The AHI can be connected not only to a bedside monitor for patients who are on a hospital floor, but also with wireless ECG patches. This enables clinicians to keep tabs on patients who may be sitting in the back of a full waiting room. “The patches could also be used on patients in a less traditional medical environment and still be delivering the same level of monitoring,” adds Bassin, suggesting patches could be worn at home or even on a battlefield.
The AHI is web-based, so clinicians can monitor the reports anywhere there is internet access. Reports also could be viewed on a monitor at the nurse station or on the computer that houses the EMR. Further, clinicians can choose to monitor only those patients for whom they are responsible, from five patients to 20 patients to a whole floor of patients, to multiple floors of a facility, depending on assigned duties.
The AHI does not produce an alarm, but its readouts could be programmed to appear on a tracking board so clinicians would quickly become aware of any patient who is unstable. At press time, Bassin and colleagues started to study the effects of displaying AHI information on a large screen in the EC3, the ED’s nine-bed ICU, where all patients will be displayed at all times so staff can easily monitor their conditions.
The FDA approved the AHI as a software medical device, but it remains in relatively early clinical deployment.2 Still, Bassin notes the tool is used in many different ways by dozens of hospitals across the country. It will take some time to gather outcomes data, but there are some specific cases in which the AHI detected problems that otherwise would have been missed at an early stage.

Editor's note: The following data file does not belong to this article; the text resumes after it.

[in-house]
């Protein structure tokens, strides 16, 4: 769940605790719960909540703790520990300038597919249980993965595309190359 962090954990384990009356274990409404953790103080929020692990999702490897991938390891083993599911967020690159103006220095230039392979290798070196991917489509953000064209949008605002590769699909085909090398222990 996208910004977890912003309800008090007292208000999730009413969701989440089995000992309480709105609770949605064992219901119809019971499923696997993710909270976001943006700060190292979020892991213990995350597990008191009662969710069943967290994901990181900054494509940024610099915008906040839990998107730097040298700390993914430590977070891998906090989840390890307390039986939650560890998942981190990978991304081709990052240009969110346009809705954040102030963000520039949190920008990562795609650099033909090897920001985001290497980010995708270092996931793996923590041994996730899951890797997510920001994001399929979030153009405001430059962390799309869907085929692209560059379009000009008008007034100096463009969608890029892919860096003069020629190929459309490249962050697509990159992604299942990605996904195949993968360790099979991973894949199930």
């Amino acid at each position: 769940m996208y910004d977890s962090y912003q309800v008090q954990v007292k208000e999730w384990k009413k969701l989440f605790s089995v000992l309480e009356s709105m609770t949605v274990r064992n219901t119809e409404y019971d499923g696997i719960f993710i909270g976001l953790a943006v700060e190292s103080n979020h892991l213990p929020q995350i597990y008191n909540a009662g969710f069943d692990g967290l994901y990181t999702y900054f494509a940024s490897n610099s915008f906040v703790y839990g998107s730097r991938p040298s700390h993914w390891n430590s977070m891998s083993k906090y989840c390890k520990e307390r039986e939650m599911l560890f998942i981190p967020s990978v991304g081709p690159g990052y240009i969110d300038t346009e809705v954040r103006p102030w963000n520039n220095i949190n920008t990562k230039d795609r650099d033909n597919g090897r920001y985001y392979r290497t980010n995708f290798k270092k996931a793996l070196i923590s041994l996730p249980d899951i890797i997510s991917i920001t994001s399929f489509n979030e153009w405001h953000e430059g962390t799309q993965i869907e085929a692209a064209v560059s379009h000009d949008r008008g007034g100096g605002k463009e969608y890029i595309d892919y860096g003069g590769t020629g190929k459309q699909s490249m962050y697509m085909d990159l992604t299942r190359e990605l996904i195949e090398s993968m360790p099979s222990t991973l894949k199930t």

For instance, Bassin recalls one patient who was about to be sent home, but the AHI signaled the patient was unstable. The physician sent the patient for testing, which revealed a massive pulmonary embolism. In another case, a patient was in recovery following an operation. Everything looked good, including the patient’s vital signs, but the AHI signaled the patient was unstable. It turned out the patient had a large, postoperative hemorrhage. The patient was taken back to the operating room immediately.
Bassin notes there are some limitations to the AHI device. It is only indicated for patients age 18 years and older. Also, the device has not been tested on patients with ventricular assistive devices or those with predominant or sustained arrhythmias.
1. Schmitzberger FF, Hall AE, Hughes ME, et al. Detection of hemodynamic status using an analytic based on an electrocardiogram lead waveform. Crit Care Explor 2022;4:e0693.
2. Weil Institute. FDA provides clearance to market predictive analytic technology developed at U-M Weil Institute. Feb. 2, 2022.
Researchers developed the Analytic for Hemodynamic Instability, an artificial intelligence-driven device that can provide continuous monitoring. This way, clinicians can pick up signs of patient deterioration promptly and deploy appropriate resources early.
Subscribe Now for Access
You have reached your article limit for the month. We hope you found our articles both enjoyable and insightful. For information on new subscriptions, product trials, alternative billing arrangements or group and site discounts please call 800-688-2421. We look forward to having you as a long-term member of the Relias Media community.